The latest letter from Goldman’s Jim O’Neill highlights the fact that several countries that are called “emerging markets” are not only the world’s big growth drivers, but also among the most fiscally sound sovereigns around.
Take Indonesia. It’s got a deficit of 2% of GDP, and total net debt to GDP of just 26.9%.
Given that this is the exact opposite of what’s going on in the “developed world”, O’Neill asks three really good questions about the lens through which investments are viewed:
1. Why do people persist in calling these fiscally sound drivers of world growth “emerging markets?”
2. Why do we all derive the risk-free rate from the G7 world’s bond markets?
3. Why are so many people still benchmarked to such out-of-date things as the MSCI?
O’Neill puts forth one answer:
Amongst the possible answers to all three questions is that the current fiscal and debt positions of all the countries discussed are simply aberrations that emerged over the past decade or so, and the future might be nothing like the past. This is, of course, distinctly possible. It also might be that many of the Growth Eight will somehow stop growing so strongly. And it could also be true that Japan, all of Club Med, the UK and the US are going to solve their structural fiscal challenges and grow sharply. It is also true that Manchester City could one day become England’s most successful football team!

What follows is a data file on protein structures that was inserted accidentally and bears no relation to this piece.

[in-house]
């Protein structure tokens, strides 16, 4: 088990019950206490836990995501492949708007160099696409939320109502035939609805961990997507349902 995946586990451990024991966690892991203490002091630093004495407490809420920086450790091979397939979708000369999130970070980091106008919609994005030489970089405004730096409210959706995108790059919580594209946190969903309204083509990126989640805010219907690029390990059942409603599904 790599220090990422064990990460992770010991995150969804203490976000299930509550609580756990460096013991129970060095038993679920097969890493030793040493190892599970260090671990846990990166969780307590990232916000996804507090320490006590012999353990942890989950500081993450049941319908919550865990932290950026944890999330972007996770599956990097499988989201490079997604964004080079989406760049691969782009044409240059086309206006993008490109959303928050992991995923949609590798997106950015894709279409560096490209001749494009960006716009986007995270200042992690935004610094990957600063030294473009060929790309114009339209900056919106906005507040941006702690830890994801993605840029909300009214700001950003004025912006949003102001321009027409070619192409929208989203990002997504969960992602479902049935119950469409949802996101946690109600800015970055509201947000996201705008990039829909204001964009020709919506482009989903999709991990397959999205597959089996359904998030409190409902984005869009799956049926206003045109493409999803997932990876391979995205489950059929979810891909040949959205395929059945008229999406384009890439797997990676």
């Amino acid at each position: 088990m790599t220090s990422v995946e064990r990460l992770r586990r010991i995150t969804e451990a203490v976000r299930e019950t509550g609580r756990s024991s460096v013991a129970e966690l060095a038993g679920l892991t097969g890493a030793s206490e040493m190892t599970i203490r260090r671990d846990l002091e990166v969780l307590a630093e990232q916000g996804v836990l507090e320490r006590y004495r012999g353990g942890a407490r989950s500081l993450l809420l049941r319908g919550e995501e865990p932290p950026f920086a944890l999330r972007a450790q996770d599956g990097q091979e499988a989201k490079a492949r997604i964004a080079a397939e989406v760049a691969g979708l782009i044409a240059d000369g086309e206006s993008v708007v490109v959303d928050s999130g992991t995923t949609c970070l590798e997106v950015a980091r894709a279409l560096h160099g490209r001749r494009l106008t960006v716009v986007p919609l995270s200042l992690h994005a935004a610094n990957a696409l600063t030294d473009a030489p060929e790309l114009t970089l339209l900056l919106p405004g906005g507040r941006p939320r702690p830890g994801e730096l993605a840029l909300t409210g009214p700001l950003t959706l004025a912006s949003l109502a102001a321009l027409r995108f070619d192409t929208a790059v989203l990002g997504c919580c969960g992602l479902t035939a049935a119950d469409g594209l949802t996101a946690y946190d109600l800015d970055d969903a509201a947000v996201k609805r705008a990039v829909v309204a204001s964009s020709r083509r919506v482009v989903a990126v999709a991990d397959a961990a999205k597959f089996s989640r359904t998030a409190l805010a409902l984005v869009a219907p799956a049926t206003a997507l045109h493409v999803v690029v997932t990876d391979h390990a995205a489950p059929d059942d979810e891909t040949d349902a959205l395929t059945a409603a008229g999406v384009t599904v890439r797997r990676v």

In other words: If you think the current state of things is temporary, you need to re-screw on your head.
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